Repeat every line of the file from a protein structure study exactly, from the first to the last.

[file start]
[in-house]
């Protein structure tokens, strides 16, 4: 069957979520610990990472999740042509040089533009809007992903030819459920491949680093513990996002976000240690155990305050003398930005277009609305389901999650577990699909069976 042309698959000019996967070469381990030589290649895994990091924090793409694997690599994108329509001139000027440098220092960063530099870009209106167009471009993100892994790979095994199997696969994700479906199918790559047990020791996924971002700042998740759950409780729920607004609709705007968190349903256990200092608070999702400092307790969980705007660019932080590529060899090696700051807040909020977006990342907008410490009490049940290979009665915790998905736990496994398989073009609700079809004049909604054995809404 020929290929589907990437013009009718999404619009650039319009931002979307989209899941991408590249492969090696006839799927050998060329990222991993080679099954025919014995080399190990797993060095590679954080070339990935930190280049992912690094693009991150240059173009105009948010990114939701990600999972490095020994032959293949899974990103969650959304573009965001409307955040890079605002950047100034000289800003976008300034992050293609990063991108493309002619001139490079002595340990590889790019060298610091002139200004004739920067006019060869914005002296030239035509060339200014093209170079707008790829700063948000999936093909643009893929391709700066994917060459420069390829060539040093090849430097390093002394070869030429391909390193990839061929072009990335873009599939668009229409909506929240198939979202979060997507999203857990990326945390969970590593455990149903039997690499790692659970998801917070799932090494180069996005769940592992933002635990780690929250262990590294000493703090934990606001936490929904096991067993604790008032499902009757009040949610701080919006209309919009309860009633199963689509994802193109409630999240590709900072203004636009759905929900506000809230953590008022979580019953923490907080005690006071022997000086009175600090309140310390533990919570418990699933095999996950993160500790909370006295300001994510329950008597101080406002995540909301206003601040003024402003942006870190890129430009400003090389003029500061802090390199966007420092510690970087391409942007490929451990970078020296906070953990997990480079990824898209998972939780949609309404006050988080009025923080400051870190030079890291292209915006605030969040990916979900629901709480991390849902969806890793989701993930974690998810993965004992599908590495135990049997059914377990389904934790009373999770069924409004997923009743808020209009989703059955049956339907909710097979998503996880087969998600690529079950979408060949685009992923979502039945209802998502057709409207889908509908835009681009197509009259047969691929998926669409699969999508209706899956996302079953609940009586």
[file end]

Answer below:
[in-house]
């Protein structure tokens, strides 16, 4: 069957979520610990990472999740042509040089533009809007992903030819459920491949680093513990996002976000240690155990305050003398930005277009609305389901999650577990699909069976 042309698959000019996967070469381990030589290649895994990091924090793409694997690599994108329509001139000027440098220092960063530099870009209106167009471009993100892994790979095994199997696969994700479906199918790559047990020791996924971002700042998740759950409780729920607004609709705007968190349903256990200092608070999702400092307790969980705007660019932080590529060899090696700051807040909020977006990342907008410490009490049940290979009665915790998905736990496994398989073009609700079809004049909604054995809404 020929290929589907990437013009009718999404619009650039319009931002979307989209899941991408590249492969090696006839799927050998060329990222991993080679099954025919014995080399190990797993060095590679954080070339990935930190280049992912690094693009991150240059173009105009948010990114939701990600999972490095020994032959293949899974990103969650959304573009965001409307955040890079605002950047100034000289800003976008300034992050293609990063991108493309002619001139490079002595340990590889790019060298610091002139200004004739920067006019060869914005002296030239035509060339200014093209170079707008790829700063948000999936093909643009893929391709700066994917060459420069390829060539040093090849430097390093002394070869030429391909390193990839061929072009990335873009599939668009229409909506929240198939979202979060997507999203857990990326945390969970590593455990149903039997690499790692659970998801917070799932090494180069996005769940592992933002635990780690929250262990590294000493703090934990606001936490929904096991067993604790008032499902009757009040949610701080919006209309919009309860009633199963689509994802193109409630999240590709900072203004636009759905929900506000809230953590008022979580019953923490907080005690006071022997000086009175600090309140310390533990919570418990699933095999996950993160500790909370006295300001994510329950008597101080406002995540909301206003601040003024402003942006870190890129430009400003090389003029500061802090390199966007420092510690970087391409942007490929451990970078020296906070953990997990480079990824898209998972939780949609309404006050988080009025923080400051870190030079890291292209915006605030969040990916979900629901709480991390849902969806890793989701993930974690998810993965004992599908590495135990049997059914377990389904934790009373999770069924409004997923009743808020209009989703059955049956339907909710097979998503996880087969998600690529079950979408060949685009992923979502039945209802998502057709409207889908509908835009681009197509009259047969691929998926669409699969999508209706899956996302079953609940009586």